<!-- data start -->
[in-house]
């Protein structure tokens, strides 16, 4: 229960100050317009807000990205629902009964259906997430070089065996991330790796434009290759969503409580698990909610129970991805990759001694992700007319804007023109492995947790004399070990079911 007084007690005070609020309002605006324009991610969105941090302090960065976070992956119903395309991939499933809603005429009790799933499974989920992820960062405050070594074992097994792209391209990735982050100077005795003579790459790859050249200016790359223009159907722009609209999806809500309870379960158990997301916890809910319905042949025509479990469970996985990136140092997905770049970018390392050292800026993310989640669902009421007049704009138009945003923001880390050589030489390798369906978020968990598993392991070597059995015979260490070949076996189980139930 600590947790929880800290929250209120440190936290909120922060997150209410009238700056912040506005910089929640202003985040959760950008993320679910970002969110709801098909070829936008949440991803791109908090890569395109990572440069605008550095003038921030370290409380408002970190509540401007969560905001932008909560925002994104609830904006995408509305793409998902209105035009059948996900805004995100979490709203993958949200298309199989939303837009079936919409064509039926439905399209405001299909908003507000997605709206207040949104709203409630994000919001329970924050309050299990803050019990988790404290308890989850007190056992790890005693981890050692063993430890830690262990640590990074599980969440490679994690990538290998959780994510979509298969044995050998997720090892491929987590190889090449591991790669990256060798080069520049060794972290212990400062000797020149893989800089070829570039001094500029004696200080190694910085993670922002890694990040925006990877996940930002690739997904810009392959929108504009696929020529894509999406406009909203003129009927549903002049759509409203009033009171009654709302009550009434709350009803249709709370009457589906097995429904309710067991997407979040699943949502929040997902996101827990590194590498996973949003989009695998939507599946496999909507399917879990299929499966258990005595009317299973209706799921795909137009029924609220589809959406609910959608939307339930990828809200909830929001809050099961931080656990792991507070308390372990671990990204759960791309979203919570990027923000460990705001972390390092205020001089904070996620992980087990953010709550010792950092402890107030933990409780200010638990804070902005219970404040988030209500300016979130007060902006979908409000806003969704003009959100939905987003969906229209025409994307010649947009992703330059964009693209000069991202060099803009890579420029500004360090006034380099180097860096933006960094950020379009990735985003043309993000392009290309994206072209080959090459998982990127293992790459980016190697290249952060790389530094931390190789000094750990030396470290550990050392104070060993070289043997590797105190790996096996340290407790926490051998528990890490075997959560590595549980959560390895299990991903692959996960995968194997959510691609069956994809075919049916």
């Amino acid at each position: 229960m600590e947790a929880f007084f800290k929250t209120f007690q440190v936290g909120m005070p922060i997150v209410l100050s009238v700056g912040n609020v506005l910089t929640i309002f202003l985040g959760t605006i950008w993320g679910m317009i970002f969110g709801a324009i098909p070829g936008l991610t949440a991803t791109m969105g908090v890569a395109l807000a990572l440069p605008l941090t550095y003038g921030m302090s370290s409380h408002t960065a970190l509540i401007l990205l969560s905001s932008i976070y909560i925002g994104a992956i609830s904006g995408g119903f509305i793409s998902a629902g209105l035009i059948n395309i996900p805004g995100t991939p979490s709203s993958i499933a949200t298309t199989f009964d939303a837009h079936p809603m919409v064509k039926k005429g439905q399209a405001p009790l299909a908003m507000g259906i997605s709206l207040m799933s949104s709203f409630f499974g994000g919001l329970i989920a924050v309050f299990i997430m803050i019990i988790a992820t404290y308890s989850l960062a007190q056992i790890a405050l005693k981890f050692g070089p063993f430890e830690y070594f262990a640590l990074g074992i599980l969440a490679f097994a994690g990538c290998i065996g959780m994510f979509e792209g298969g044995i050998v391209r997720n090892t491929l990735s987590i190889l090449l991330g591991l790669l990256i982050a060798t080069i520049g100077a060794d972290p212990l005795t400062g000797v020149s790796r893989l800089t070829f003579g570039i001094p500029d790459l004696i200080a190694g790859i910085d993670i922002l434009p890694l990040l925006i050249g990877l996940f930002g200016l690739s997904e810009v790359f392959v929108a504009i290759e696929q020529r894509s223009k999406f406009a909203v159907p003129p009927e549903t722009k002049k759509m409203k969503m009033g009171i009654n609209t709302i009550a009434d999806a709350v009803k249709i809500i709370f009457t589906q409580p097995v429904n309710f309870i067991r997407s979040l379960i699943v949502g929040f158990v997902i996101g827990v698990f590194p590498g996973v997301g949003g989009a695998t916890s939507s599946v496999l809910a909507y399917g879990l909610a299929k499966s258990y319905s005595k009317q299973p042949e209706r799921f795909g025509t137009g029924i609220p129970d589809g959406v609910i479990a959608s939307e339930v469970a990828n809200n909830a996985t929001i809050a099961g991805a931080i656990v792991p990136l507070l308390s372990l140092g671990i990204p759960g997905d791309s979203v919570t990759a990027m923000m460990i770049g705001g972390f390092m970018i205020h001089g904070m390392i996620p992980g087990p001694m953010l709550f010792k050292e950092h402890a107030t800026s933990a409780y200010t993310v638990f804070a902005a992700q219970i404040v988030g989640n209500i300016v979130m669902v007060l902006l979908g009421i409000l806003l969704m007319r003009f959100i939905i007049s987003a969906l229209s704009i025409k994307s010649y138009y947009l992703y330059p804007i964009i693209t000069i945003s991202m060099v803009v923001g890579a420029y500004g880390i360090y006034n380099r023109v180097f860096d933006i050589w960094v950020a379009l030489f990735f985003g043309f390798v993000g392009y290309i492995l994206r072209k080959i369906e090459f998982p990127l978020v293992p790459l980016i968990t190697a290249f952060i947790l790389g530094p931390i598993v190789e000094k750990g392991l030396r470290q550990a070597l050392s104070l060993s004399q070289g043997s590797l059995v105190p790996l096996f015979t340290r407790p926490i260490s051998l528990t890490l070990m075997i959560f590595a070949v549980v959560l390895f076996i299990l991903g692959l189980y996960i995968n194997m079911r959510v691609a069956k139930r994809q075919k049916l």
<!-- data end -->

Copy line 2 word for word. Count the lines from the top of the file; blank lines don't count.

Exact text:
């Protein structure tokens, strides 16, 4: 229960100050317009807000990205629902009964259906997430070089065996991330790796434009290759969503409580698990909610129970991805990759001694992700007319804007023109492995947790004399070990079911 007084007690005070609020309002605006324009991610969105941090302090960065976070992956119903395309991939499933809603005429009790799933499974989920992820960062405050070594074992097994792209391209990735982050100077005795003579790459790859050249200016790359223009159907722009609209999806809500309870379960158990997301916890809910319905042949025509479990469970996985990136140092997905770049970018390392050292800026993310989640669902009421007049704009138009945003923001880390050589030489390798369906978020968990598993392991070597059995015979260490070949076996189980139930 600590947790929880800290929250209120440190936290909120922060997150209410009238700056912040506005910089929640202003985040959760950008993320679910970002969110709801098909070829936008949440991803791109908090890569395109990572440069605008550095003038921030370290409380408002970190509540401007969560905001932008909560925002994104609830904006995408509305793409998902209105035009059948996900805004995100979490709203993958949200298309199989939303837009079936919409064509039926439905399209405001299909908003507000997605709206207040949104709203409630994000919001329970924050309050299990803050019990988790404290308890989850007190056992790890005693981890050692063993430890830690262990640590990074599980969440490679994690990538290998959780994510979509298969044995050998997720090892491929987590190889090449591991790669990256060798080069520049060794972290212990400062000797020149893989800089070829570039001094500029004696200080190694910085993670922002890694990040925006990877996940930002690739997904810009392959929108504009696929020529894509999406406009909203003129009927549903002049759509409203009033009171009654709302009550009434709350009803249709709370009457589906097995429904309710067991997407979040699943949502929040997902996101827990590194590498996973949003989009695998939507599946496999909507399917879990299929499966258990005595009317299973209706799921795909137009029924609220589809959406609910959608939307339930990828809200909830929001809050099961931080656990792991507070308390372990671990990204759960791309979203919570990027923000460990705001972390390092205020001089904070996620992980087990953010709550010792950092402890107030933990409780200010638990804070902005219970404040988030209500300016979130007060902006979908409000806003969704003009959100939905987003969906229209025409994307010649947009992703330059964009693209000069991202060099803009890579420029500004360090006034380099180097860096933006960094950020379009990735985003043309993000392009290309994206072209080959090459998982990127293992790459980016190697290249952060790389530094931390190789000094750990030396470290550990050392104070060993070289043997590797105190790996096996340290407790926490051998528990890490075997959560590595549980959560390895299990991903692959996960995968194997959510691609069956994809075919049916």